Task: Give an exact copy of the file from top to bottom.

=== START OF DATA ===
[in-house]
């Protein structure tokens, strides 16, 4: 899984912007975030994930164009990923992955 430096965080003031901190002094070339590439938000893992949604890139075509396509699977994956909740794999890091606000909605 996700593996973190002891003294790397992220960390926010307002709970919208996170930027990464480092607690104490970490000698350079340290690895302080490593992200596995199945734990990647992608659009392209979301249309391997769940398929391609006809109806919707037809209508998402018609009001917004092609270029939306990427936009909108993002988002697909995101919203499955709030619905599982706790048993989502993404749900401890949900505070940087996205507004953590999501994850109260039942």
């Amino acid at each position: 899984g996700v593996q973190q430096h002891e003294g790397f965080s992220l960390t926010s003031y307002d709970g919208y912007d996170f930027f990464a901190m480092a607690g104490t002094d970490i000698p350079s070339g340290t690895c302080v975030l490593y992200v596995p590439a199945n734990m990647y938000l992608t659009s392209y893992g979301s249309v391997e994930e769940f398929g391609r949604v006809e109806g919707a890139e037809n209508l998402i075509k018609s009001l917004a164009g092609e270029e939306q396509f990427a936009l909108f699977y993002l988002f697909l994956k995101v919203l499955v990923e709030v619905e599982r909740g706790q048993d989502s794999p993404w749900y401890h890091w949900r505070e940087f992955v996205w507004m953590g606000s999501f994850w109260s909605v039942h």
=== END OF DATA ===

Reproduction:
[in-house]
């Protein structure tokens, strides 16, 4: 899984912007975030994930164009990923992955 430096965080003031901190002094070339590439938000893992949604890139075509396509699977994956909740794999890091606000909605 996700593996973190002891003294790397992220960390926010307002709970919208996170930027990464480092607690104490970490000698350079340290690895302080490593992200596995199945734990990647992608659009392209979301249309391997769940398929391609006809109806919707037809209508998402018609009001917004092609270029939306990427936009909108993002988002697909995101919203499955709030619905599982706790048993989502993404749900401890949900505070940087996205507004953590999501994850109260039942």
């Amino acid at each position: 899984g996700v593996q973190q430096h002891e003294g790397f965080s992220l960390t926010s003031y307002d709970g919208y912007d996170f930027f990464a901190m480092a607690g104490t002094d970490i000698p350079s070339g340290t690895c302080v975030l490593y992200v596995p590439a199945n734990m990647y938000l992608t659009s392209y893992g979301s249309v391997e994930e769940f398929g391609r949604v006809e109806g919707a890139e037809n209508l998402i075509k018609s009001l917004a164009g092609e270029e939306q396509f990427a936009l909108f699977y993002l988002f697909l994956k995101v919203l499955v990923e709030v619905e599982r909740g706790q048993d989502s794999p993404w749900y401890h890091w949900r505070e940087f992955v996205w507004m953590g606000s999501f994850w109260s909605v039942h």